Is this good change? Ask yourself: is this going to make our military stronger or weaker? No one seems to be arguing that it will. Like ending “Don’t Ask Don’t Tell,” it is presented as “fairness,” as “justice” and “equality.” Does anybody think this is actually good policy from a military perspective? Both of these decisions amount to lowering standards.
Are women entitled to fight? Is anyone entitled to serve in the military? This attitude of “fairness” seems to get it completely backwards. It is yet another victory for the Self-Esteemists. I often wonder what modern history would look like without that disastrous Freudian idea that low self-esteem is objectively bad and high self-esteem objectively good. I wonder what would happen if we were not always so busy trying to make everyone feel good about themselves, and instead encouraging people to be worth feeling good about. The entire gay-rights movement, and much of the third-wave feminist movement is the bastard child of this Freudian error. There is no point in feeling good about yourself unless you have a reason to.
Unit cohesion will never be the same. Now homosexuals and women alike will be in combat. It is axiomatic that people bond in different ways with different people. In other words, this new arrangement is explicitly not equal to the previous one. Does anybody think unit cohesion will be easier now? Of course not. It will be more difficult, and unequivocally so in some cases.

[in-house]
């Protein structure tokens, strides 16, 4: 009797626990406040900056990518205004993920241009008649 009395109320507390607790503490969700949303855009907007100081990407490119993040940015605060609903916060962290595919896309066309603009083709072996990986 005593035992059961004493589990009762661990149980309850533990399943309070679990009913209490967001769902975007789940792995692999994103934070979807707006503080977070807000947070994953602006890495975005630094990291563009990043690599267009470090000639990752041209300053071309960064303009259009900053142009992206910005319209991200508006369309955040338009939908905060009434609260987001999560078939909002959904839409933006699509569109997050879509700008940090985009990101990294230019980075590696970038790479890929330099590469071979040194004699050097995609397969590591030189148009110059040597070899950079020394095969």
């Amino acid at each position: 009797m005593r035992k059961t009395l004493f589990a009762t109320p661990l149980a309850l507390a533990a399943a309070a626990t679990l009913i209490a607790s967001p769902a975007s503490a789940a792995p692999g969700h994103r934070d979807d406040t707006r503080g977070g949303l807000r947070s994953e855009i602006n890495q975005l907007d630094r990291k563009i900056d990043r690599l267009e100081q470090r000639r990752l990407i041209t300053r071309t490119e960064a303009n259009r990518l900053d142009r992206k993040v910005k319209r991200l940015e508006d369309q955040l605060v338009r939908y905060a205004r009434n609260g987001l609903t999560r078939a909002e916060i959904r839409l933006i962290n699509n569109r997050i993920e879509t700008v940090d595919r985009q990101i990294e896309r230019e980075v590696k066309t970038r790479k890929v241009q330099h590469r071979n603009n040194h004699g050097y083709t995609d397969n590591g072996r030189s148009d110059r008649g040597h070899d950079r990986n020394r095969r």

And so we are becoming Europe not only in our inability to pay our debts, but also in our ability to defend ourselves. As Justice Scalia has lamented, this is quickly becoming a country I do not recognize, and, sadly, change is coming in increasingly negative ways. Greece is a small country: its implosion is only a fraction of what the American implosion will look like. We’re not entitled to high national self-esteem. We need to be honest about the direction of this country, and reverse course where necessary. In other words, we need change.
I Was A Woman In The Marine Corps In the Mid-70s. Hillary Clinton’s Story Doesn’t Add Up | Susan Hutchison